If the Financial Services Board’s RDR proposals are legislated, it won’t necessarily be the end of the world: in fact, some advisers will hardly notice the difference, while others that are more proactive will actually thrive. “Advisers that have already started to align their practices to fair client treatment and fair remuneration should not be […]
Is the fact that the oil price is taking a dive among rampant global deflation, ...
There are still good opportunities on the JSE to buy reasonable- to high-quality businesses at ...
South African investors already jittery about global market volatility in the third quarter of this ...
The retirement reforms, which were set to take effect on 1 March 2015, have been ...
There are approximately 3.9 million people that are fortunate enough to belong to a medical ...
- Q: How did you get involved in financial services - was it always something you wanted to do?
- A: I started out in the investment world while still at school, making share investments into "penny stocks (that was all I could afford with my pocket-money at the time!). When I finished school I studied in the Actuarial Science field, but quickly moved on to the more exciting world of Investments. With a mathematical and quants background I gravitated eventually towards fixed income as a specialized field of expertise.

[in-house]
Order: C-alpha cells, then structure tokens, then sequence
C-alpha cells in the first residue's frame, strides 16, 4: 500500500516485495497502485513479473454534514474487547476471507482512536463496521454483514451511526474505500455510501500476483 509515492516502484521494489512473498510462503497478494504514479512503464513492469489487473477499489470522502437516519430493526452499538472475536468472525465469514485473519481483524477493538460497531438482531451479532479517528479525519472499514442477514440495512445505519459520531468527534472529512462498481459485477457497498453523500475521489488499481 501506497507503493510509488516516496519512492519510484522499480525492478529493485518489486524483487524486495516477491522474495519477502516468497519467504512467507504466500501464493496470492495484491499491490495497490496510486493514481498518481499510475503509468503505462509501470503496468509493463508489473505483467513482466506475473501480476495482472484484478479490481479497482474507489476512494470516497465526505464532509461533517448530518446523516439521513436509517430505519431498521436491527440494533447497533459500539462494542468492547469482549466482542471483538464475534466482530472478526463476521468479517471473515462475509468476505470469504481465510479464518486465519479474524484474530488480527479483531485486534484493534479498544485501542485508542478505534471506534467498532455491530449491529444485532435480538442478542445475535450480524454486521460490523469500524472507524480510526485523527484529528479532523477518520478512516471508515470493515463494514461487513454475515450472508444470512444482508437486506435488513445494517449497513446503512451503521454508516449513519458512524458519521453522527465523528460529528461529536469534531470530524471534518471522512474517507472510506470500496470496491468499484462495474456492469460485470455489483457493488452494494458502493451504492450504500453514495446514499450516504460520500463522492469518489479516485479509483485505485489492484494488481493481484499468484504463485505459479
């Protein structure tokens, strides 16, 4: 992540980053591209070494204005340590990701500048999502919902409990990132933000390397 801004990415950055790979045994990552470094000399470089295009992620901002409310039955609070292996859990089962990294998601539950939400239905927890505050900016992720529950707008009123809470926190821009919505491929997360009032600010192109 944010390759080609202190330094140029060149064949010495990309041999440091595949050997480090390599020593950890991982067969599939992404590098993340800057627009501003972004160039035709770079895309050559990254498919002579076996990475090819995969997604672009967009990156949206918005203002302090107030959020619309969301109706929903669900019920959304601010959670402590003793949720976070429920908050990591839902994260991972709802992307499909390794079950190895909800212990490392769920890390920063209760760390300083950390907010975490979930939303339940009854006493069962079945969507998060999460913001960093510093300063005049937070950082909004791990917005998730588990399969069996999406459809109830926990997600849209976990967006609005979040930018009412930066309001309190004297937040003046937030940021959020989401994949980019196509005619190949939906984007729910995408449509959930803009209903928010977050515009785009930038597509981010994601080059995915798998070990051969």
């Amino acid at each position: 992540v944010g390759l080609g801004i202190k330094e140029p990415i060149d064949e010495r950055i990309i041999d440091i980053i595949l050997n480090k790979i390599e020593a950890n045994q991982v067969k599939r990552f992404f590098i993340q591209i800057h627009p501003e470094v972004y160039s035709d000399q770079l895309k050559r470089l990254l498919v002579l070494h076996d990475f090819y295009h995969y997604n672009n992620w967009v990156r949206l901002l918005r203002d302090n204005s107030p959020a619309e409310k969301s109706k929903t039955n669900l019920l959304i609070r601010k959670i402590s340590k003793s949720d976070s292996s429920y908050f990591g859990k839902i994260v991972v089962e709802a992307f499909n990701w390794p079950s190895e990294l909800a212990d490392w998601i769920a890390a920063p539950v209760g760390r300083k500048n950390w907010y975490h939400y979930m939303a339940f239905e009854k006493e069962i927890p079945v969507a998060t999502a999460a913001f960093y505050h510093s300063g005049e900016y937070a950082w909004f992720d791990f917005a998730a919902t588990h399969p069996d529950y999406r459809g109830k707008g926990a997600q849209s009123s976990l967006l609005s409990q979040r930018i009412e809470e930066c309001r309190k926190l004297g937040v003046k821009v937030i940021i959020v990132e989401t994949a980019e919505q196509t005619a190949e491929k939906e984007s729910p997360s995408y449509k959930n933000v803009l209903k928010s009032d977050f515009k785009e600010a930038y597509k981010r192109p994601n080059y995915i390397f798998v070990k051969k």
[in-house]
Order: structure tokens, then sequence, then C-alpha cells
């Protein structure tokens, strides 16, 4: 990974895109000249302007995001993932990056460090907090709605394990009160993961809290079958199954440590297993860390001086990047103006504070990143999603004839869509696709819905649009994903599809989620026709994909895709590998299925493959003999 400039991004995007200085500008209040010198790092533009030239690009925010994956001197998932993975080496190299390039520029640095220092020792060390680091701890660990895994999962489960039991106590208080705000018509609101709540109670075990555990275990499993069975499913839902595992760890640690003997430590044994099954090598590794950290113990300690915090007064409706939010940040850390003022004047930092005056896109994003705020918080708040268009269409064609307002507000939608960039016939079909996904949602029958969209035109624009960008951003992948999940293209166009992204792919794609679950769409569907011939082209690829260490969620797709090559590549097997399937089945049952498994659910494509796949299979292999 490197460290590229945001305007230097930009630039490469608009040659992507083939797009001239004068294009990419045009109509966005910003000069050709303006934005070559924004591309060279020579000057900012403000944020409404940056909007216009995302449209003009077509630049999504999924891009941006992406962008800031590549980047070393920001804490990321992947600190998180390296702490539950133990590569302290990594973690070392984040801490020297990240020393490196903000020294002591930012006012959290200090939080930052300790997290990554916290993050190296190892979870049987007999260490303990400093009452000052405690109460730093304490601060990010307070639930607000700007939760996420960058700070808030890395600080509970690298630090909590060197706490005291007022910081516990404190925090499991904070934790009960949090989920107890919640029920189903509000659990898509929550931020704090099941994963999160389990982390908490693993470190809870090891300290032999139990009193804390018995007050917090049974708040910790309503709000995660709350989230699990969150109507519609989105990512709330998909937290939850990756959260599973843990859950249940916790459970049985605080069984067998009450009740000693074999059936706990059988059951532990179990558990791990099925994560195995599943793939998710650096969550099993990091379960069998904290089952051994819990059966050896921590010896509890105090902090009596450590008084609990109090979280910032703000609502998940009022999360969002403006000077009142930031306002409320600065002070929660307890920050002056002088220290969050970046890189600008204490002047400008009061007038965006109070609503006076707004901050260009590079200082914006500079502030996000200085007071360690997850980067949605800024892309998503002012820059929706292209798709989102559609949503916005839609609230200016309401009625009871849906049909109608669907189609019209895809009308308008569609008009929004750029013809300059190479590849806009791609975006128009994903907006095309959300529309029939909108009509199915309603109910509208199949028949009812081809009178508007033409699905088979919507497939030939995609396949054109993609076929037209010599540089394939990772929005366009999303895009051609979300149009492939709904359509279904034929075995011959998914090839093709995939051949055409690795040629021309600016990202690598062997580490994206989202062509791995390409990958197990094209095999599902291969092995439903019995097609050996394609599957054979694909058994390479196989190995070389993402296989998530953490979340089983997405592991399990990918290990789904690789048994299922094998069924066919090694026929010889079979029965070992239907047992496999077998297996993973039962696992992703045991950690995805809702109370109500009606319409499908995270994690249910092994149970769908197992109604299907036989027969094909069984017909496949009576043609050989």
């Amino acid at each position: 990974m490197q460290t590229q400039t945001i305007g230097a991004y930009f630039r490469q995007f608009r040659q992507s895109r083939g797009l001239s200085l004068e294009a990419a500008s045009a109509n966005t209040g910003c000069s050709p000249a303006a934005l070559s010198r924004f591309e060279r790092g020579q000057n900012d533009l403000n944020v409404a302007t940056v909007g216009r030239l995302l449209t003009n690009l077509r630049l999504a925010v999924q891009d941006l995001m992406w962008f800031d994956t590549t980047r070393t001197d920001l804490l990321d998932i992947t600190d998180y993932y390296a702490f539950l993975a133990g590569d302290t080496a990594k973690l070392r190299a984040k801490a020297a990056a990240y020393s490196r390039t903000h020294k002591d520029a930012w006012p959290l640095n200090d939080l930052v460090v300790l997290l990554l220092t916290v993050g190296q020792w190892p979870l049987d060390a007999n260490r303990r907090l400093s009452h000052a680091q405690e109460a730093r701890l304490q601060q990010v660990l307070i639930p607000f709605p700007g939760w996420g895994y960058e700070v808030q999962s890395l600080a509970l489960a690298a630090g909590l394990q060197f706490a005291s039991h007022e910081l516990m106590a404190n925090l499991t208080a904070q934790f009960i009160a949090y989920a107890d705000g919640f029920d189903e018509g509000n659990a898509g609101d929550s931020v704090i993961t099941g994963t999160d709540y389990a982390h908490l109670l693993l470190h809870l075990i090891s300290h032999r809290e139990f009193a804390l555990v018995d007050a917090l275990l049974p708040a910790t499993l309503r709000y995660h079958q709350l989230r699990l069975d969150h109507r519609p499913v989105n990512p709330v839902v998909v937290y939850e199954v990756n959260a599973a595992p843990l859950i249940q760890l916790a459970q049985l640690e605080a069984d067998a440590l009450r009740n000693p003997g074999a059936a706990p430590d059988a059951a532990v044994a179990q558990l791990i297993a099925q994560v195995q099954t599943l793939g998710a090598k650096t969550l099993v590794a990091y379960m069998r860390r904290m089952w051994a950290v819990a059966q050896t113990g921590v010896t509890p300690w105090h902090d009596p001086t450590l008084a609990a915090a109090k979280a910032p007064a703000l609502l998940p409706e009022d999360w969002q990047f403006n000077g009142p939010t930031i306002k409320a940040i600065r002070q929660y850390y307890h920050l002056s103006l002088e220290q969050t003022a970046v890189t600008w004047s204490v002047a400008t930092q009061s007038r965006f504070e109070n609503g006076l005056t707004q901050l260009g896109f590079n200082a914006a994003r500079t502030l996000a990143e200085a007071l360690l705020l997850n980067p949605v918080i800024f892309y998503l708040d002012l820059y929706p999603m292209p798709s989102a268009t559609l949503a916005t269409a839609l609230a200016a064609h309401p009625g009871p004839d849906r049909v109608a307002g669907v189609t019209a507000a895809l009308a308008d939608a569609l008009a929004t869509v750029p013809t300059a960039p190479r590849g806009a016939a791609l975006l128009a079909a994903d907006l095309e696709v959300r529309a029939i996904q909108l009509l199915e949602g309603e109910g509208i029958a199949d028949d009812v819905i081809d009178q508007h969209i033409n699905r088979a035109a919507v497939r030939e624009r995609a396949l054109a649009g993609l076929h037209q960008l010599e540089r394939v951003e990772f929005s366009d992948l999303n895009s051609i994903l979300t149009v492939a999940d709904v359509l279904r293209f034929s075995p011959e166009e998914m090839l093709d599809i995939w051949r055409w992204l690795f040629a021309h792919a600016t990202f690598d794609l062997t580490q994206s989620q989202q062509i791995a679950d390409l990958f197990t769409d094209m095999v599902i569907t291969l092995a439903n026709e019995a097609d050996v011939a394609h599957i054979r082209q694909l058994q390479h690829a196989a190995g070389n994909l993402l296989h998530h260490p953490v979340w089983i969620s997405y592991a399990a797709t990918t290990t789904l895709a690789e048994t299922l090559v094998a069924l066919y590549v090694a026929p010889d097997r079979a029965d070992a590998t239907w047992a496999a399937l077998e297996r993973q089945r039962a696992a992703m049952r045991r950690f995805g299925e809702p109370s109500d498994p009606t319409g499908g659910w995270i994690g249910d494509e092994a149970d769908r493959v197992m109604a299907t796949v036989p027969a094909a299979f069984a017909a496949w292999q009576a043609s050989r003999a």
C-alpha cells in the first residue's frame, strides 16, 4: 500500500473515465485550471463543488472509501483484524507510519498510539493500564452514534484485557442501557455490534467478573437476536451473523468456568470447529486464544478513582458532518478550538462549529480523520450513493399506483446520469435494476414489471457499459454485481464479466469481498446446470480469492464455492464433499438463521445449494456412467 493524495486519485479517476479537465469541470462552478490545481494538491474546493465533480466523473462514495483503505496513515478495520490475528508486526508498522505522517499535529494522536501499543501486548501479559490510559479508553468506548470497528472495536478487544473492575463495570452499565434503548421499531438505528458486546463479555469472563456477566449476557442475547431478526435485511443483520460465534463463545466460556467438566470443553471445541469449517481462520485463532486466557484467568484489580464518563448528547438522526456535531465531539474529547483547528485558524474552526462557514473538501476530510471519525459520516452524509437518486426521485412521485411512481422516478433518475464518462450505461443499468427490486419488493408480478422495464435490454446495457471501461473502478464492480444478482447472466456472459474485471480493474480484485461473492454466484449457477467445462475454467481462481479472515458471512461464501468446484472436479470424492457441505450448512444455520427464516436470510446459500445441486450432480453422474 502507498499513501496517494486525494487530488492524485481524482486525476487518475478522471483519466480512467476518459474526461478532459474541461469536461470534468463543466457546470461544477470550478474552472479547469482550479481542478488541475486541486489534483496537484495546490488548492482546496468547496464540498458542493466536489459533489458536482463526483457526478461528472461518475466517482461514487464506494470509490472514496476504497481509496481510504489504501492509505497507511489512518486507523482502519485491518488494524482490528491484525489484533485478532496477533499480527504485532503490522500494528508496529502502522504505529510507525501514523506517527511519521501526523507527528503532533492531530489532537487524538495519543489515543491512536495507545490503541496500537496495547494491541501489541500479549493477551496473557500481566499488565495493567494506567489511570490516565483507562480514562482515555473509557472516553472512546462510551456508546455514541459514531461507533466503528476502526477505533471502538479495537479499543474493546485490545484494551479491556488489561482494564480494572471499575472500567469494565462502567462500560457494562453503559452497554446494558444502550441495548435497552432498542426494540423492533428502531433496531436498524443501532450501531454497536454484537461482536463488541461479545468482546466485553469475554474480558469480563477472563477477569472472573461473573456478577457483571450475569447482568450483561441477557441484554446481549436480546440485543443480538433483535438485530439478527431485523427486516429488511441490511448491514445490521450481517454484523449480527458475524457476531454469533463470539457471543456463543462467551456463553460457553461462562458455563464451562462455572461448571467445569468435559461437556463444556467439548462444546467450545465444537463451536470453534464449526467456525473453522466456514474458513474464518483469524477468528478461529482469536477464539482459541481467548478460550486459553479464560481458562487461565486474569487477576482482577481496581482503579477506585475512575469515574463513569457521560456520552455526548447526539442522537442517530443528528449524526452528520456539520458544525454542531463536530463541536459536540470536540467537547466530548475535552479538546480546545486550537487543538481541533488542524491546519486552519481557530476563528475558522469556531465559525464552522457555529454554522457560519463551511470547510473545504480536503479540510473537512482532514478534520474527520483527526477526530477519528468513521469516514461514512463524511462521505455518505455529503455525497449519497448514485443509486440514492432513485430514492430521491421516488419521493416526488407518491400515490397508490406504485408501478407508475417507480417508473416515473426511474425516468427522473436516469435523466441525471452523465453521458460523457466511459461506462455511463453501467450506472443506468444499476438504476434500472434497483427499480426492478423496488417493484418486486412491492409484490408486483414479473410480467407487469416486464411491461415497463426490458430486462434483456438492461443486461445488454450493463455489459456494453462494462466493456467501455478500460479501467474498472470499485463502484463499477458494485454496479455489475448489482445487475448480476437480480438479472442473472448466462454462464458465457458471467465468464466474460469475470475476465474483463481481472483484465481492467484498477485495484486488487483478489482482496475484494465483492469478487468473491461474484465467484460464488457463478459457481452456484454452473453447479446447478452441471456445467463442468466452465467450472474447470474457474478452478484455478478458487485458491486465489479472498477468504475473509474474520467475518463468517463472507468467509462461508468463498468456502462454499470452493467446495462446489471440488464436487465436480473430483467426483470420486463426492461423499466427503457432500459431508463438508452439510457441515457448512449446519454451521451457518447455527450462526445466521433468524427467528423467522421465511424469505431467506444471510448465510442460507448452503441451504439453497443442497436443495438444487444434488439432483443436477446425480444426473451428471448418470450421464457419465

- Q: Interest rates are critical in the investment and fixed income area - it seems that of late interest rate decisions are more political - is this accurate or are interest rate decisions always political?
- A: I disagree strongly with the view that monetary policy has become a more political decision. If that were true, then we would most likely find that our interest rates would be out of kilter with the rest of the world. By the same token, any fiscal or monetary policy decision needs to take the prevailing socio-economic climate into account. That - at times - may be interpreted to mean that it is more political, but the decision itself should always be interpreted in the right context : It is the process itself that is more important, and in that respect, we do not believe the decision-making process has become politically contaminated.
- Q: What has been your best and worst moment in the industry?
- A: The best moment in the industry was when I started Atlantic Asset Management with Murray Anderson, as a specialist and independent fixed income investment house. It was the best moment because it was the culmination of many years of learning and career progression at various other asset managers, and under the tutelage of some giants in the industry. The worst moment was having to deal with the questionable ethics of some colleagues early in my career. It made me all the more determined to be successful without compromising ethical standards.